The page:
As I’ve discussed in previous posts, meta-analyses in psychology, education, and other areas often include studies that contribute multiple, statistically dependent effect size estimates. I’m interested in methods for meta-analyzing and meta-regressing effect sizes from data structures like this, and studying this sort of thing often entails conducting Monte Carlo simulations. Monte Carlo simulations involve generating artificial data—in this case, a set of studies, each of which has one or more dependent effect size estimates—that follows a certain distributional model, applying different analytic methods to the artificial data, and then repeating the process a bunch of times.
Rmarkdown documents now have a very nifty code folding option, which allows the reader of a compiled html document to toggle whether to view or hide code chunks. However, the feature is not supported in blogdown, the popular Rmarkdown-based website/blog creation package. I recently ran across an implementation of codefolding for blogdown, developed by Sébastien Rochette. I have been putzing around, trying to get it to work with my blog, which uses the Hugo Academic theme—alas, to no avail.
At AERA this past weekend, one of the recurring themes was how software availability (and its usability and default features) influences how people conduct meta-analyses. That got me thinking about the R packages that I’ve developed, how to understand the extent to which people are using them, how they’re being used, and so on. I’ve had badges on my github repos for a while now:
clubSandwich: ARPobservation: scdhlm: SingleCaseES: These statistics come from the METACRAN site, which makes available data on daily downloads of all packages on CRAN (one of the main repositories for sharing R packages).
About one year ago, the nlme package introduced a feature that allowed the user to specify a fixed value for the residual variance in linear mixed effect models fitted with lme(). This feature is interesting to me because, when used with the varFixed() specification for the residual weights, it allows for estimation of a wide variety of meta-analysis models, including basic random effects models, bivariate models for estimating effects by trial arm, and other sorts of multivariate/multi-level random effects models.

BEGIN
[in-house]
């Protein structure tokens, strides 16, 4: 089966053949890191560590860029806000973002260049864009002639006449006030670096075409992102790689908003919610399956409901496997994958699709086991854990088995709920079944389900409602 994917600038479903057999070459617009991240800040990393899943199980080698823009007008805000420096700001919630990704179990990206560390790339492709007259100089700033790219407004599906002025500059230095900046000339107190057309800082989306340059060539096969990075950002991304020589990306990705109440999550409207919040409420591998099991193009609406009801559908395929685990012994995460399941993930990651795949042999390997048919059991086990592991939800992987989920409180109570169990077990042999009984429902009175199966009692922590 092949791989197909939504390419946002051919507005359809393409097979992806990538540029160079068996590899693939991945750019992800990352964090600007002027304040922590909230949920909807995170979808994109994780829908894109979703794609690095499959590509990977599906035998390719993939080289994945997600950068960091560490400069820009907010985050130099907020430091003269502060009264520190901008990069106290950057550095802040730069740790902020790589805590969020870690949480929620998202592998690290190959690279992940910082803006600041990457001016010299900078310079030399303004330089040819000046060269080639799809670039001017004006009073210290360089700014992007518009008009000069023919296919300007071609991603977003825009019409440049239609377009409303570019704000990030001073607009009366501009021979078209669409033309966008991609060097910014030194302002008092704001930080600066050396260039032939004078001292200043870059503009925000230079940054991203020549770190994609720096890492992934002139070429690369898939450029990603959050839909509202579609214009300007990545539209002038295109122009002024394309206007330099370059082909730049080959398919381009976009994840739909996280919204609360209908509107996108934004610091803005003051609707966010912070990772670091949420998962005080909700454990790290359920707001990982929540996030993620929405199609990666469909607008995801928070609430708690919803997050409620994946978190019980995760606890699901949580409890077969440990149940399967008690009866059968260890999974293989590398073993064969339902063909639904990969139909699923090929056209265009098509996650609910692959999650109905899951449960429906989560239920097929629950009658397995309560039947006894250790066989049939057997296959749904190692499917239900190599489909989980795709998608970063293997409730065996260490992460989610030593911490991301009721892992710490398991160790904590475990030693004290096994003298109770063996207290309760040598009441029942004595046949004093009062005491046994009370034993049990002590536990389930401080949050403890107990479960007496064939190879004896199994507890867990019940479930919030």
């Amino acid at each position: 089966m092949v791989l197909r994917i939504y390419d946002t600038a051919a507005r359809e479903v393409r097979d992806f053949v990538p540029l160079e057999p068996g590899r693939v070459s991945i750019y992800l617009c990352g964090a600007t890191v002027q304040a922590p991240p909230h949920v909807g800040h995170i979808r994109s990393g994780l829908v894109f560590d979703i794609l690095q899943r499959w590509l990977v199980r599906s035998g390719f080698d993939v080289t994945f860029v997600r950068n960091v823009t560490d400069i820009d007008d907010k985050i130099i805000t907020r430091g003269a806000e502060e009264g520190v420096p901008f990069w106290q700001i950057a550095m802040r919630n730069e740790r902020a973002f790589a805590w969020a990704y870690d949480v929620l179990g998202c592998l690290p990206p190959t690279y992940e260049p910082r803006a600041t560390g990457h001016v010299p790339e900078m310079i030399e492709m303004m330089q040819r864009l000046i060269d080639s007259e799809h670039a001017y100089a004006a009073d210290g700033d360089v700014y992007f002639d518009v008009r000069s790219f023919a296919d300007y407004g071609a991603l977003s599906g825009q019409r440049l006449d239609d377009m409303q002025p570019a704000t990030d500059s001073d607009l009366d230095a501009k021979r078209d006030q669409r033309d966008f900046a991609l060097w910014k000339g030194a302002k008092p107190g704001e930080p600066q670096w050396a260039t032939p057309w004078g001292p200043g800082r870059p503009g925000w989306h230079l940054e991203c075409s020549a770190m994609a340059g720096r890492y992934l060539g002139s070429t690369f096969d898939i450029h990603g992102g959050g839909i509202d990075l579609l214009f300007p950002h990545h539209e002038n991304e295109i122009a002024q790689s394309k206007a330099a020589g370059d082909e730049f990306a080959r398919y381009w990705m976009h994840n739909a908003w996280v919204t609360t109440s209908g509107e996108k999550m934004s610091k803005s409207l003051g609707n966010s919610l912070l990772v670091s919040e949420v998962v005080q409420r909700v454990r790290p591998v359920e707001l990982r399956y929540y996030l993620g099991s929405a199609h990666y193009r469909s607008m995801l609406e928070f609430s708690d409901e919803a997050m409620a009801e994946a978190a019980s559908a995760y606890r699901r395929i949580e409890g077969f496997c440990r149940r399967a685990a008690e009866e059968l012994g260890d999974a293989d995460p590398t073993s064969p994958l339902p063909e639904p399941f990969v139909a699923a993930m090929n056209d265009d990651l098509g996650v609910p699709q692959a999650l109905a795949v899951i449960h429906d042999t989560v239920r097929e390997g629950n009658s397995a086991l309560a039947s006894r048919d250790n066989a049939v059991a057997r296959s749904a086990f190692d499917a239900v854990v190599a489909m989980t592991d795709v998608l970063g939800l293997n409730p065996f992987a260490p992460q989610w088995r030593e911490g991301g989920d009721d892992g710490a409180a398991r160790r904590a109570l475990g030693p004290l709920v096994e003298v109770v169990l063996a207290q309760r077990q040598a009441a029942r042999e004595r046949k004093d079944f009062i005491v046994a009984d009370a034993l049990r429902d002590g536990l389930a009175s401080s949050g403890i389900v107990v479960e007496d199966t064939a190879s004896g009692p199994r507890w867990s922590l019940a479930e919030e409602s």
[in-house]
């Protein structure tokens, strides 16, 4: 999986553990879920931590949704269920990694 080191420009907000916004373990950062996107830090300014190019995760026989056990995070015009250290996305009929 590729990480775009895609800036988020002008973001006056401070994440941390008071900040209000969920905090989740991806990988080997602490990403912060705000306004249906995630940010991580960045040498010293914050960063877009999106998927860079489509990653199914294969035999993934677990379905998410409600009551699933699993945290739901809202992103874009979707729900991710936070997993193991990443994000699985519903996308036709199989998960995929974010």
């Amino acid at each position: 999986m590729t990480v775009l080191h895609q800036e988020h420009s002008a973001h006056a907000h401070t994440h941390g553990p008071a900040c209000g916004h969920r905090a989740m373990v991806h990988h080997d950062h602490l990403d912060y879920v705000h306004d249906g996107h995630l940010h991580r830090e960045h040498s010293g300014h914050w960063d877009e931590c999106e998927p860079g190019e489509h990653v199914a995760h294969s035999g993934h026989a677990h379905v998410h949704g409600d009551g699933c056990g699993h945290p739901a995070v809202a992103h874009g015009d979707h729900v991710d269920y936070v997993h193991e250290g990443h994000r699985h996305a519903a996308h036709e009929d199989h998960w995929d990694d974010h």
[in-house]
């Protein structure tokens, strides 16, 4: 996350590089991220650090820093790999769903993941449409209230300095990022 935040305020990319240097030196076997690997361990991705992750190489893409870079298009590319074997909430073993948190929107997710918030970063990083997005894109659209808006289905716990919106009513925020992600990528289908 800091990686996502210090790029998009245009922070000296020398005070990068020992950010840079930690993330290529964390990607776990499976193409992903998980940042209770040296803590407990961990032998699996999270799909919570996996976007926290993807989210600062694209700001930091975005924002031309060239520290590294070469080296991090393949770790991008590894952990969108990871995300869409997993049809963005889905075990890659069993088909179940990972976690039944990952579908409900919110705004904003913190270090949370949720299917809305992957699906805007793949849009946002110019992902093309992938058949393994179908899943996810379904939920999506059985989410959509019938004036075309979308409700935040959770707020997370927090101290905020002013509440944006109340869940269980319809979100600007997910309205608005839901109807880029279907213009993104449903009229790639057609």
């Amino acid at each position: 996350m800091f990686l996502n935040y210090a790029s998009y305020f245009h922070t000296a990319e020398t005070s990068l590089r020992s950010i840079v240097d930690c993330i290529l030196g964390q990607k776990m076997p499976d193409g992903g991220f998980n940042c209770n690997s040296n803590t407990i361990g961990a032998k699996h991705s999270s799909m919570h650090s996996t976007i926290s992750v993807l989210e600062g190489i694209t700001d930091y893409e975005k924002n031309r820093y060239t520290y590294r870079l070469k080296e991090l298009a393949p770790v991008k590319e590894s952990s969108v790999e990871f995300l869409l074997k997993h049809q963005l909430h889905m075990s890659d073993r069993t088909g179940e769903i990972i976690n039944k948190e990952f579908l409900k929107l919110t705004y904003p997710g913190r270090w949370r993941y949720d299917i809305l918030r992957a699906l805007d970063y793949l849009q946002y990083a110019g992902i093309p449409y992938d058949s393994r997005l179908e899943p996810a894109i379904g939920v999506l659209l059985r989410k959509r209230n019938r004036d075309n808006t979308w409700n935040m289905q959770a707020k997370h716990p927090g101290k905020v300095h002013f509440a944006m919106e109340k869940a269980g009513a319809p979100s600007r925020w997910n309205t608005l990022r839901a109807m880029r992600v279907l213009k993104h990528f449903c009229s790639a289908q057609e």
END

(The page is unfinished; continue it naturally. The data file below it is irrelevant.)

In today’s Quant Methods colloquium, I gave an introduction to the logic and purposes of Monte Carlo simulation studies, with examples written in R.
Here are the slides from my presentation. You can find the code that generates the slides here. Here is my presentation on the same topic from a couple of years ago. David Robinson’s blog has a much more in-depth discussion of beta-binomial regression. The data I used is from Lahman’s baseball database.
I have recently been working to ensure that my clubSandwich package works correctly on fitted lme and gls models from the nlme package, which is one of the main R packages for fitting hierarchical linear models. In the course of digging around in the guts of nlme, I noticed a bug in the getVarCov function. The purpose of the function is to extract the estimated variance-covariance matrix of the errors from a fitted lme or gls model.
Hadley Wickham’s dplyr and tidyr packages completely changed the way I do data manipulation/munging in R. These packages make it possible to write shorter, faster, more legible, easier-to-intepret code to accomplish the sorts of manipulations that you have to do with practically any real-world data analysis. The legibility and interpretability benefits come from
using functions that are simple verbs that do exactly what they say (e.g., filter, summarize, group_by) and chaining multiple operations together, through the pipe operator %>% from the magrittr package.